More significantly, Part 3 contains a mechanism for ongoing disclosure by issuers, intended to be focused on debt and managed investment products:

  • a duty to notify the Registrar of relevant changes to keep the register up to date – particularly relevant to continuous issuers
  • a duty to disclose information to particular investors (on request or in prescribed circumstances), and
  • a duty to make information publicly known in prescribed circumstances.

These obligations are intended to take the pressure off point of sale disclosure documents (as investors will be informed of the status of their investment on an ongoing basis) and may facilitate more accurate pricing of the investment where there is a secondary market for trading.

Part 4 – Governance of financial products

Part 4 provides for:

  • the governance of debt securities (including the need for a trust deed and a supervisor)
  • the registration of managed investment schemes
  • the powers of intervention to enable the supervision of debt securities and managed investment schemes by a licensed supervisor or the FMA
  • ongoing duties of issuers of all regulated products (for example, to maintain registers of regulated products and keep proper accounting records), and
  • duties of persons associated with regulated products to make protected disclosures.

We discussed the application of these requirements to managed investment schemes in our recent Brief Counsel.

Part 5 - Dealing in financial products on markets

Part 5 provides for matters relating to dealing in financial products on markets, including:

  • prohibiting insider trading and market manipulation
  • providing for continuous disclosure by listed issuers
  • providing for the disclosure of interests of substantial product holders in listed issuers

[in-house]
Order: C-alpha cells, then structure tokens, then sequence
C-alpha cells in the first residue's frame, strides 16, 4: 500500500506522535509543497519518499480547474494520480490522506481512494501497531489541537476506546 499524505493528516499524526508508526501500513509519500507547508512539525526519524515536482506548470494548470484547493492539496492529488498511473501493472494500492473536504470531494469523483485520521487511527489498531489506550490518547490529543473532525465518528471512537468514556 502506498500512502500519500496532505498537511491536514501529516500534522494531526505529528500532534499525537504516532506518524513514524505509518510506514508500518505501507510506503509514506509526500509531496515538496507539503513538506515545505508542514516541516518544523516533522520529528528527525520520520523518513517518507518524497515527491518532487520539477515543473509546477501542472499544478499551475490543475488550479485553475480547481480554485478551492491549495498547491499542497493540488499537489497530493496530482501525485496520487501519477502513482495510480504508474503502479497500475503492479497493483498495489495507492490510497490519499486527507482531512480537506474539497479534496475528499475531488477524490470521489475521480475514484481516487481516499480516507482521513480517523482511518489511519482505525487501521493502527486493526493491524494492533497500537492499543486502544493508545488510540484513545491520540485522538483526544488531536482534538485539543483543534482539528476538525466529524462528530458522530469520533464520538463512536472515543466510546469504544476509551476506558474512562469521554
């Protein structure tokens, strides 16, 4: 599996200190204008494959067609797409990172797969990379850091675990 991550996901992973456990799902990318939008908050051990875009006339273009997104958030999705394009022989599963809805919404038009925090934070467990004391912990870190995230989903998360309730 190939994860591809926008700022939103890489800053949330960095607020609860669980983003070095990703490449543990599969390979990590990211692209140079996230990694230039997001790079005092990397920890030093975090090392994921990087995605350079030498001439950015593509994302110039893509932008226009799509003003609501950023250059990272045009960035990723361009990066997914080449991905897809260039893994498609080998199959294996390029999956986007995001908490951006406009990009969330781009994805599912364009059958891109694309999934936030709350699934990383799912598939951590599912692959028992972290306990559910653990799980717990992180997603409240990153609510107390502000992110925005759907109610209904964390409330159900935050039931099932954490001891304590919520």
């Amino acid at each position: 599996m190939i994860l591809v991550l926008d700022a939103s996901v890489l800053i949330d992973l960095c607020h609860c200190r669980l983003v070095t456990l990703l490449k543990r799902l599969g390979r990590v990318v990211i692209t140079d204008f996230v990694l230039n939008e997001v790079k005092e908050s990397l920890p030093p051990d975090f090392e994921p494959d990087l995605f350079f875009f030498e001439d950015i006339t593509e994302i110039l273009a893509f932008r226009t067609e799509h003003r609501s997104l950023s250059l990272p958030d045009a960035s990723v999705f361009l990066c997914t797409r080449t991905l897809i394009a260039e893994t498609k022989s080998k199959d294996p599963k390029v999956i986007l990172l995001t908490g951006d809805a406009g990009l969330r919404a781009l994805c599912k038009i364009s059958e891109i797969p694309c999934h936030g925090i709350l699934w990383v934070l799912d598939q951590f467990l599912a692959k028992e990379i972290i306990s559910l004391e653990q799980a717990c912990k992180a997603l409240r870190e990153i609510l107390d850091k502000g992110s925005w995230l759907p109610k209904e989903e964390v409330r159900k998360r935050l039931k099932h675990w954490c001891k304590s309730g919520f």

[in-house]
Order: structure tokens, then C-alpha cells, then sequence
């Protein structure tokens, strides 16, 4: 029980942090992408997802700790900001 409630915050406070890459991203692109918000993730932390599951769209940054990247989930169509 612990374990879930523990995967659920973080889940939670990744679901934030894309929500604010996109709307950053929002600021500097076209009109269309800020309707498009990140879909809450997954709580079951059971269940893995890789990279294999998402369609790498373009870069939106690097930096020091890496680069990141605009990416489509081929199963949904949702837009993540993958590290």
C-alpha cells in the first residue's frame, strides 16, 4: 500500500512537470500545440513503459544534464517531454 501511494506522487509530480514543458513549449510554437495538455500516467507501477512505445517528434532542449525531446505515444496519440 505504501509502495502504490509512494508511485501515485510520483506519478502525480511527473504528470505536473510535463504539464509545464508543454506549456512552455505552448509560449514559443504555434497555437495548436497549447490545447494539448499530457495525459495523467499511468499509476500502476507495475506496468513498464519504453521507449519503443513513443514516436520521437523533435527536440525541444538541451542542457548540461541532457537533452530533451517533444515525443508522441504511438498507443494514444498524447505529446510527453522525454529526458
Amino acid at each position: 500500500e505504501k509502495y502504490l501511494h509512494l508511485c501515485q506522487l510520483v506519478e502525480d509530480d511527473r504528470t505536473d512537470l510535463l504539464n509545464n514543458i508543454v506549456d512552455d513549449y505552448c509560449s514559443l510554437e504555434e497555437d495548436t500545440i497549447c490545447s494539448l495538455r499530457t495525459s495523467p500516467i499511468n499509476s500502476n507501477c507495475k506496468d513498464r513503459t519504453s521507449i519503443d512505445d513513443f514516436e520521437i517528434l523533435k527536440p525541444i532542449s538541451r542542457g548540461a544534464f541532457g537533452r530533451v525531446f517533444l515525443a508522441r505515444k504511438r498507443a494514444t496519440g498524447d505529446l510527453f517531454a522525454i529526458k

• providing for disclosure of relevant interests by directors and senior managers of listed issuers
  • providing for the licensing of markets for trading financial products
  • providing for the transfer of financial products, and
  • the making of regulations setting rules for unsolicited offers to purchase financial products.

Apart from beefed-up requirements for the licensing of financial markets, most of Part 5 carries forward the Securities Markets Act 1988, with some improvements. 

We are shortly publishing a Brief Counsel on the most significant changes for listed issuers.

Part 6 – Licensing and other regulation of market services

Part 6 regulates certain financial market services, including:

  • the licensing of certain financial market service providers (for example, managers of registered schemes, certain issuers of derivatives, and providers of intermediary services)
  • providing for disclosure obligations and obligations in respect of client agreements in connection with some of those financial market services
  • imposing other conduct obligations on licensees providing discretionary investment management services and on their custodians, and